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      Abbreviated rules   07/28/2017

      Underdawg did an excellent job of explaining the rules.  Here's the simplified version: Don't insinuate Pedo.  Warning and or timeout for a first offense.  PermaFlick for any subsequent offenses Don't out members.  See above for penalties.  Caveat:  if you have ever used your own real name or personal information here on the forums since, like, ever - it doesn't count and you are fair game. If you see spam posts, report it to the mods.  We do not hang out in every thread 24/7 If you see any of the above, report it to the mods by hitting the Report button in the offending post.   We do not take action for foul language, off-subject content, or abusive behavior unless it escalates to persistent stalking.  There may be times that we might warn someone or flick someone for something particularly egregious.  There is no standard, we will know it when we see it.  If you continually report things that do not fall into rules #1 or 2 above, you may very well get a timeout yourself for annoying the Mods with repeated whining.  Use your best judgement. Warnings, timeouts, suspensions and flicks are arbitrary and capricious.  Deal with it.  Welcome to anarchy.   If you are a newbie, there are unwritten rules to adhere to.  They will be explained to you soon enough.  

Zach

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About Zach

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  • Location
    Beaufort, NC
  • Interests
    Sailing, Motorcycles, world travel.

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  1. Building a spinnaker crane?

    Got down to the mast over the weekend and widened the slot for the new pieces. Still have a bit of trimming to do to fit it to the welds.
  2. Wonder if you could drill a hole through the cap for a return line to drop into...
  3. Building a spinnaker crane?

    Indeed. That is one that we've been wrestling with as the aluminum masthead would take a bit of work to put the cap shrouds in the same place. We've talked about machined aluminum blocks bolted on, and slots with toggles hanging through as the bent tang welded to the top of the stainless masthead doesn't translate well to aluminum. I've already got the new standing rigging ready to go, so I'm debating hanging a tang/ gusset plate a foot or so down from the top of the mast and cutting off the ends of the shrouds to replace the swages with norseman fittings. Thanks for the feedback, Zach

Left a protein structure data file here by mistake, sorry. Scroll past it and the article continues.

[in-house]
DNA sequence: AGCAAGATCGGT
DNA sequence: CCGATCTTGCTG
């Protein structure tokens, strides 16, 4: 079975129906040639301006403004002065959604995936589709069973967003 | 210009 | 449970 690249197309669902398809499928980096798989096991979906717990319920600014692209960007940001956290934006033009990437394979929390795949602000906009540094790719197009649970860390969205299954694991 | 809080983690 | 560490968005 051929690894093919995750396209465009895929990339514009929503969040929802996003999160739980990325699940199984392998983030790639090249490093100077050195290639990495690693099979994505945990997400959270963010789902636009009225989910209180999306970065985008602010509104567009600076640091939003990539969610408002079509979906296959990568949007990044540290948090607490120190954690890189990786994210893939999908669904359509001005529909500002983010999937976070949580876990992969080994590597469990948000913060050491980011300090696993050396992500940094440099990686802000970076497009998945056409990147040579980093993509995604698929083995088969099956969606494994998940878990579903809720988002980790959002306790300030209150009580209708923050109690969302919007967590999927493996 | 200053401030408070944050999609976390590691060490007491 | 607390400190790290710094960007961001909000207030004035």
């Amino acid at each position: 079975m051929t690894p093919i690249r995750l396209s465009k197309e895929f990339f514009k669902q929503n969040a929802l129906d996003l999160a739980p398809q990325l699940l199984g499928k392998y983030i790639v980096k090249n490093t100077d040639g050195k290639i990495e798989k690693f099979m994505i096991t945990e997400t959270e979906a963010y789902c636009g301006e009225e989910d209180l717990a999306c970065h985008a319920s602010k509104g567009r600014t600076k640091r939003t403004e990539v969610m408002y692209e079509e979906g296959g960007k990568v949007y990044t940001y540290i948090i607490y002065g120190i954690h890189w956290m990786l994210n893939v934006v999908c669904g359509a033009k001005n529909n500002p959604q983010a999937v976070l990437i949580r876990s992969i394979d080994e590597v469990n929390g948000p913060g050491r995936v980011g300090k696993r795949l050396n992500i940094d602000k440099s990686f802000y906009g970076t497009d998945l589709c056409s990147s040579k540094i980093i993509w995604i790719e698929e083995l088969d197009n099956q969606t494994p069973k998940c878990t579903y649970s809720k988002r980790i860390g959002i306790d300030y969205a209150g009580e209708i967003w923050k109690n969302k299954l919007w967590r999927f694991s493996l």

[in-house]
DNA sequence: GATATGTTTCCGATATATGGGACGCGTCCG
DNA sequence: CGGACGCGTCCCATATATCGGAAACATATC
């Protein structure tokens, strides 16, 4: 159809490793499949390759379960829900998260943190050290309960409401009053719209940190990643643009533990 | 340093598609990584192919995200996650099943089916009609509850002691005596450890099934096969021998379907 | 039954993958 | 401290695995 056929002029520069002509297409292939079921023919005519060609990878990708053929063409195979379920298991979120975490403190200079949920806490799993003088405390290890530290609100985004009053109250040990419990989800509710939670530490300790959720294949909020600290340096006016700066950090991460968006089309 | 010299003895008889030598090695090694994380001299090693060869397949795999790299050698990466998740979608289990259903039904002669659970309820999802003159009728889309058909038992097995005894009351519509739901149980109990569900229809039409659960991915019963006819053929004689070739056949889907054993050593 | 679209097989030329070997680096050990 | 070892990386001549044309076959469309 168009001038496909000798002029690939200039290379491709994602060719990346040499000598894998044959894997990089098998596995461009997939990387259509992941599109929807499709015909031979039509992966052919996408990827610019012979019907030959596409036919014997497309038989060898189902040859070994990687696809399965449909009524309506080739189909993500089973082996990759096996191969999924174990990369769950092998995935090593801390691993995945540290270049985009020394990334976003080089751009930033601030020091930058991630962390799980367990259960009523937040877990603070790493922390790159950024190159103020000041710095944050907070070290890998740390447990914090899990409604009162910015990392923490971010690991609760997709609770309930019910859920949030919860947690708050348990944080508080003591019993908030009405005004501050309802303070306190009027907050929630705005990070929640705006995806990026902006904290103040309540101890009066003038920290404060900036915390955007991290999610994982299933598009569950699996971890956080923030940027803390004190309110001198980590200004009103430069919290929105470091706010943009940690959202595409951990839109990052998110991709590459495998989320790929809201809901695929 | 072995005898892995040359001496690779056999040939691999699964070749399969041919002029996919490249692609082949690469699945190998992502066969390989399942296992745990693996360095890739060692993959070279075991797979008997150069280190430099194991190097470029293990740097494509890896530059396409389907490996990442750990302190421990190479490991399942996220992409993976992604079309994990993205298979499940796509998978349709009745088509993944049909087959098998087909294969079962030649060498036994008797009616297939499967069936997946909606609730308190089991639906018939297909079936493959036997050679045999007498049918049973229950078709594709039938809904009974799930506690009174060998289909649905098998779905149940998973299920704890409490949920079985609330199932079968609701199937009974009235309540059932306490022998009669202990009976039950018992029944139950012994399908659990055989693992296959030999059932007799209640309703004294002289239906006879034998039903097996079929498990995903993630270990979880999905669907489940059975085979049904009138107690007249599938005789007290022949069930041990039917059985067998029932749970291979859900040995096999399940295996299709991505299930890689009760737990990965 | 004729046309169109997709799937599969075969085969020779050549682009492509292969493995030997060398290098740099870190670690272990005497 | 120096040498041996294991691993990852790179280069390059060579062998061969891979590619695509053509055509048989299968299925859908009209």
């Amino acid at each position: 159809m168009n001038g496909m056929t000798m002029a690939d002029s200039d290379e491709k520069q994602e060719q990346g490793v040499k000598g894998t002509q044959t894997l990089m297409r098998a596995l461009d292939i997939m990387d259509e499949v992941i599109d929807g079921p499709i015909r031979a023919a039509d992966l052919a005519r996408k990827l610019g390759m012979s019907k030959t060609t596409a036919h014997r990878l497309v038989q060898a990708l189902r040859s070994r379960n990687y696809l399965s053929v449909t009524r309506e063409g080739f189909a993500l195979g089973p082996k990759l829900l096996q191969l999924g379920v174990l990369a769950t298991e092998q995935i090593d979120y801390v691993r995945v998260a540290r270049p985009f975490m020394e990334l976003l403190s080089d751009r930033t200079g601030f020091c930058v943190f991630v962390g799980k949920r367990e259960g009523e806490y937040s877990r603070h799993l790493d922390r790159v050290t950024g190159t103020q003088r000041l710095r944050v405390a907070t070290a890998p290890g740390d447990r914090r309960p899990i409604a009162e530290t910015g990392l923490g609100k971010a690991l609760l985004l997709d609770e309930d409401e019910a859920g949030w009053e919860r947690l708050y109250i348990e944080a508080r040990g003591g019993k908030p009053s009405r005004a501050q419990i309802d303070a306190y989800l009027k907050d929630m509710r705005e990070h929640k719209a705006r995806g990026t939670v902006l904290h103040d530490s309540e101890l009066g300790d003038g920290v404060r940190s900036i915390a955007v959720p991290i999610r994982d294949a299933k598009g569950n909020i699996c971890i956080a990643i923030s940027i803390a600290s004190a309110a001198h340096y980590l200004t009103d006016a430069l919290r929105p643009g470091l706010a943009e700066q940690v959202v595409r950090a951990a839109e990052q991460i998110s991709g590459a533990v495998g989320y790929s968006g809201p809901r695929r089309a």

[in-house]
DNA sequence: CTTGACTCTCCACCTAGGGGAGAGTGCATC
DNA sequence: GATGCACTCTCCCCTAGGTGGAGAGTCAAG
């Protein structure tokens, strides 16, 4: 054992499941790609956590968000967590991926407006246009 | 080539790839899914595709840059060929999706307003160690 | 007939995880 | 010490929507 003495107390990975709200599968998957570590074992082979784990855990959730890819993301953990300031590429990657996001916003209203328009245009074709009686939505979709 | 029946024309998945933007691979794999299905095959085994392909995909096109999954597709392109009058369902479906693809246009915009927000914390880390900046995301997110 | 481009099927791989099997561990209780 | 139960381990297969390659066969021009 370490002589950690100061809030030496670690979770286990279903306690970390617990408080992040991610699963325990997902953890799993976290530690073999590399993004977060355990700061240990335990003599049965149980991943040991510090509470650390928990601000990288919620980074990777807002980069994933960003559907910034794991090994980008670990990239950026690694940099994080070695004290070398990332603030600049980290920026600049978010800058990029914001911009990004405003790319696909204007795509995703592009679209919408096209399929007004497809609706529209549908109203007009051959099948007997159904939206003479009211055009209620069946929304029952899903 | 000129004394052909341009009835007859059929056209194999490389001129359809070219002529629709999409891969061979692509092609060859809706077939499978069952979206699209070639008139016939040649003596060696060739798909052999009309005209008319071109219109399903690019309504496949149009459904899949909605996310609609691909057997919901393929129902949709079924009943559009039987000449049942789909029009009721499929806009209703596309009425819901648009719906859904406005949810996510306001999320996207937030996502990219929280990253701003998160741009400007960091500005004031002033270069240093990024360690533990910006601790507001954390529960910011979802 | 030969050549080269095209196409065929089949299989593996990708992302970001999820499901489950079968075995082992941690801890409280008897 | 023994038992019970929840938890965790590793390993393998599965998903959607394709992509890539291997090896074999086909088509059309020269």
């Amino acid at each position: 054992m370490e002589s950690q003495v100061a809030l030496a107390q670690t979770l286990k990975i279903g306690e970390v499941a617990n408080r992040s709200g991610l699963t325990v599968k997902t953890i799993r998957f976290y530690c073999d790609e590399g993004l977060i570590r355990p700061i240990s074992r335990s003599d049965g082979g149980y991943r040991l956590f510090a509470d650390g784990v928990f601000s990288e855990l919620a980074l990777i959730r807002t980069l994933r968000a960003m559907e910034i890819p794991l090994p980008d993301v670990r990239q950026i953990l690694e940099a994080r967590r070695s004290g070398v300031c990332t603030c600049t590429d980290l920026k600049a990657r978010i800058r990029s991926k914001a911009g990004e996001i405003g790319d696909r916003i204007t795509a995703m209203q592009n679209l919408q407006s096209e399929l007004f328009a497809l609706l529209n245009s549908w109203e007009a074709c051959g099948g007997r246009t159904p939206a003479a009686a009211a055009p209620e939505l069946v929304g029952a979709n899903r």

4. Building a spinnaker crane?

    Top view of the new masthead. Forestay clevis pin is 4 inches forward of the mast wall. Top plate is 8 inches wide by 19 long for scale... Thanks, Zach
  5. Building a spinnaker crane?

    The new masthead we are building is a double sheave for jib and main the depth of the old slot in the mast. The scribe lines on the side show the masthead opening. We kept the centerline widths for the forestay and backstay the same. It'll get cut down a bit from the total width of the existing flange, but for right now it is easier to clamp onto straight sided. Zach
  6. Building a spinnaker crane?

    Thanks guys... Pinching, I'm not sure we have the real estate inside the mast to run triple internal halyards, as to widen the sheave box any more it would take the curved fore and aft faces of the mast almost totally off. With double halyard sheaves, we are 1 7/8" wide on the new sheave box. Her old masthead had a one jib, one main halyard. Mast has a 14 foot taper, is aluminum and ends up at the top 7 inches wide by 4 1/2 at the widest of the oval. It was a cup shaped that wedged on to the mast, and to service the sheaves the mast and rigging had to come down, and masthead come off. The plan on the new masthead is to run the sheave axles throu The old spinnaker crane was a rotating sheave that projected a few inches above the masthead... But could rotate 360 degrees and meant no antennas or anchor lights on the mast.